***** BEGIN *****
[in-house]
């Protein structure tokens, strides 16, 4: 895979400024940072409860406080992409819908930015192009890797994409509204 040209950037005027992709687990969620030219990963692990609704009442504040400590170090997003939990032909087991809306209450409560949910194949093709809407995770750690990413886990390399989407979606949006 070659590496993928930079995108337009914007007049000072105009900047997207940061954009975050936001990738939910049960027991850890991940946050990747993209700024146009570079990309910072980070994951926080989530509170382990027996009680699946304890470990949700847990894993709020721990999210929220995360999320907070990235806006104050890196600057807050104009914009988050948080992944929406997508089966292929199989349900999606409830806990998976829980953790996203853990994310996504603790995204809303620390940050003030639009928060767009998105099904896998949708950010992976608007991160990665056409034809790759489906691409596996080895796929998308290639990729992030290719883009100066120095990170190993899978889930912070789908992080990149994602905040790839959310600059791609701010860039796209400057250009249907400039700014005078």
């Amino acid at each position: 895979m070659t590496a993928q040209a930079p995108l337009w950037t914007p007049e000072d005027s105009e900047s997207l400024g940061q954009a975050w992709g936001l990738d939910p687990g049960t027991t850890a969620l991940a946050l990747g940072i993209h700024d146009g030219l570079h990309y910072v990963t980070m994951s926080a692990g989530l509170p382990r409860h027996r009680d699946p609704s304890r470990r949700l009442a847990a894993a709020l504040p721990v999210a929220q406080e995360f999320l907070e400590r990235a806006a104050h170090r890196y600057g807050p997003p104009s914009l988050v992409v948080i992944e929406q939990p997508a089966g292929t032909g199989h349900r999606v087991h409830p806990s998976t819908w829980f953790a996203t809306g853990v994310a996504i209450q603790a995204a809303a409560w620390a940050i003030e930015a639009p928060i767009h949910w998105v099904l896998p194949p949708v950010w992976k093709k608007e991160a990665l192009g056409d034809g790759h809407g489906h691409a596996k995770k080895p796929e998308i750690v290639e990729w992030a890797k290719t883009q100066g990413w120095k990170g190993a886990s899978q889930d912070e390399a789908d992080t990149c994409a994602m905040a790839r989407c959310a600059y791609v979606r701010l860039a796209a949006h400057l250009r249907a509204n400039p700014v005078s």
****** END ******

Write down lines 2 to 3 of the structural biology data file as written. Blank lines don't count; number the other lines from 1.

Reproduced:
């Protein structure tokens, strides 16, 4: 895979400024940072409860406080992409819908930015192009890797994409509204 040209950037005027992709687990969620030219990963692990609704009442504040400590170090997003939990032909087991809306209450409560949910194949093709809407995770750690990413886990390399989407979606949006 070659590496993928930079995108337009914007007049000072105009900047997207940061954009975050936001990738939910049960027991850890991940946050990747993209700024146009570079990309910072980070994951926080989530509170382990027996009680699946304890470990949700847990894993709020721990999210929220995360999320907070990235806006104050890196600057807050104009914009988050948080992944929406997508089966292929199989349900999606409830806990998976829980953790996203853990994310996504603790995204809303620390940050003030639009928060767009998105099904896998949708950010992976608007991160990665056409034809790759489906691409596996080895796929998308290639990729992030290719883009100066120095990170190993899978889930912070789908992080990149994602905040790839959310600059791609701010860039796209400057250009249907400039700014005078």
């Amino acid at each position: 895979m070659t590496a993928q040209a930079p995108l337009w950037t914007p007049e000072d005027s105009e900047s997207l400024g940061q954009a975050w992709g936001l990738d939910p687990g049960t027991t850890a969620l991940a946050l990747g940072i993209h700024d146009g030219l570079h990309y910072v990963t980070m994951s926080a692990g989530l509170p382990r409860h027996r009680d699946p609704s304890r470990r949700l009442a847990a894993a709020l504040p721990v999210a929220q406080e995360f999320l907070e400590r990235a806006a104050h170090r890196y600057g807050p997003p104009s914009l988050v992409v948080i992944e929406q939990p997508a089966g292929t032909g199989h349900r999606v087991h409830p806990s998976t819908w829980f953790a996203t809306g853990v994310a996504i209450q603790a995204a809303a409560w620390a940050i003030e930015a639009p928060i767009h949910w998105v099904l896998p194949p949708v950010w992976k093709k608007e991160a990665l192009g056409d034809g790759h809407g489906h691409a596996k995770k080895p796929e998308i750690v290639e990729w992030a890797k290719t883009q100066g990413w120095k990170g190993a886990s899978q889930d912070e390399a789908d992080t990149c994409a994602m905040a790839r989407c959310a600059y791609v979606r701010l860039a796209a949006h400057l250009r249907a509204n400039p700014v005078s």